The epidemic of coronary heart disease returns everyone in one way or another. We put our lives on for a year or more just waiting for the development, vaccination and incarnation of a vaccine. On a personal level we lost time with friends and family and lost in social experiences, vacations and lots of good times. Other companies and organizations have lost money and a lot of it. NASA, which has continued in its various projects to the best of its ability, why try to ensure the team remains virus-free, has also lost a great deal of money, and a new report reveals just how much.
as SpaceNews The reports, the report released this week (PDF) by NASA’s Office of the Inspector General, reveal the price tag for the various failures the agency has already suffered, as well as its expected effects in the immediate future. The cost? A huge sum of $ 3 billion. Yes, it’s a billion with “B”. Ugh.
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The report provides a detailed breakdown of the various projects and programs that NASA is currently working on and how much impact the epidemic has had on them. For example, the commercial crew program has seen “minimal” impact from the epidemic, and SpaceX has still managed to launch astronauts to the International Space Station more than twice in 2020, which was great. On the other hand, projects such as the James Webb Space Telescope, the Nancy Grace Roman Space Telescope, and the Space Launch System have had “significant” effects.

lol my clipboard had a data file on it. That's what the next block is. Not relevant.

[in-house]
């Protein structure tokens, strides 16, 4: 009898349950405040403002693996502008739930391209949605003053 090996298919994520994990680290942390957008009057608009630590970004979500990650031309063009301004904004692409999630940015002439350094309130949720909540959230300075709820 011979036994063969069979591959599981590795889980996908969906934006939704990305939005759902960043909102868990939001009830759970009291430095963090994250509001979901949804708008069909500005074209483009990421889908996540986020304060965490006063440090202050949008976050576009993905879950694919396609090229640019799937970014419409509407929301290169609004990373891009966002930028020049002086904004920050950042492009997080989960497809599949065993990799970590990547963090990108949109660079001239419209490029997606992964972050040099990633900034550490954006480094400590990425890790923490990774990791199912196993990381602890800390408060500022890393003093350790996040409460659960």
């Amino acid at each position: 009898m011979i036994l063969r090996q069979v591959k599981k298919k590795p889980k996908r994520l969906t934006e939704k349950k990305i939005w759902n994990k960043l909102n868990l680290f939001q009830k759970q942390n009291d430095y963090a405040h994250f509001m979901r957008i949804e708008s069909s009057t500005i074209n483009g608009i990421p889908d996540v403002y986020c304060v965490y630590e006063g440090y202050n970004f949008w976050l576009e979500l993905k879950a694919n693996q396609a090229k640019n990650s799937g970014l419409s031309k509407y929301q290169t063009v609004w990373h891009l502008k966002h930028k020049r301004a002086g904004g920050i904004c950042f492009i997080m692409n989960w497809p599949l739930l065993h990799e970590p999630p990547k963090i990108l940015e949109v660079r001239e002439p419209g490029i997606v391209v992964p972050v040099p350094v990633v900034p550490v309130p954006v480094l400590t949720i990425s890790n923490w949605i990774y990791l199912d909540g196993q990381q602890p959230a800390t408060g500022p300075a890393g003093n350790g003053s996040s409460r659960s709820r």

A total of $ 1.6 billion of the losses of about $ 3 billion can be attributed to the setbacks in the three “big plans and projects” listed in the review. The memorandum goes on to list each plan / project along with the estimated cost impact attributed to the epidemic. For example, the costs associated with the International Space Station were $ 1.8 million higher in FY2020 than they normally were. The agency believes a total of $ 18.9 million in future costs will also be related to the plague.
Other plans – especially those still in development – have suffered much more significant cost setbacks. The space launch system, for example, absorbed $ 8 million in associated costs in FY2020, but will eventually see a cost overrun of about $ 355 million due to the plague. That’s a pretty significant share of the program’s total cost of living of $ 11 billion.
From a public-facing point of view, what is most valuable to NASA is time. So many programs have experienced epidemic delays that expected launch dates and other schedules have been severely disrupted. There is nothing the space agency could have done otherwise, of course, and it has already had to cause Engineers and scientists have to conduct tasks like migrating curiosity from their homes to protect them from the health crisis.
Next we will keep our fingers crossed that these cost estimates related to the epidemic are higher than the real costs and that these awe-inspiring tasks will get back on track sooner rather than later.
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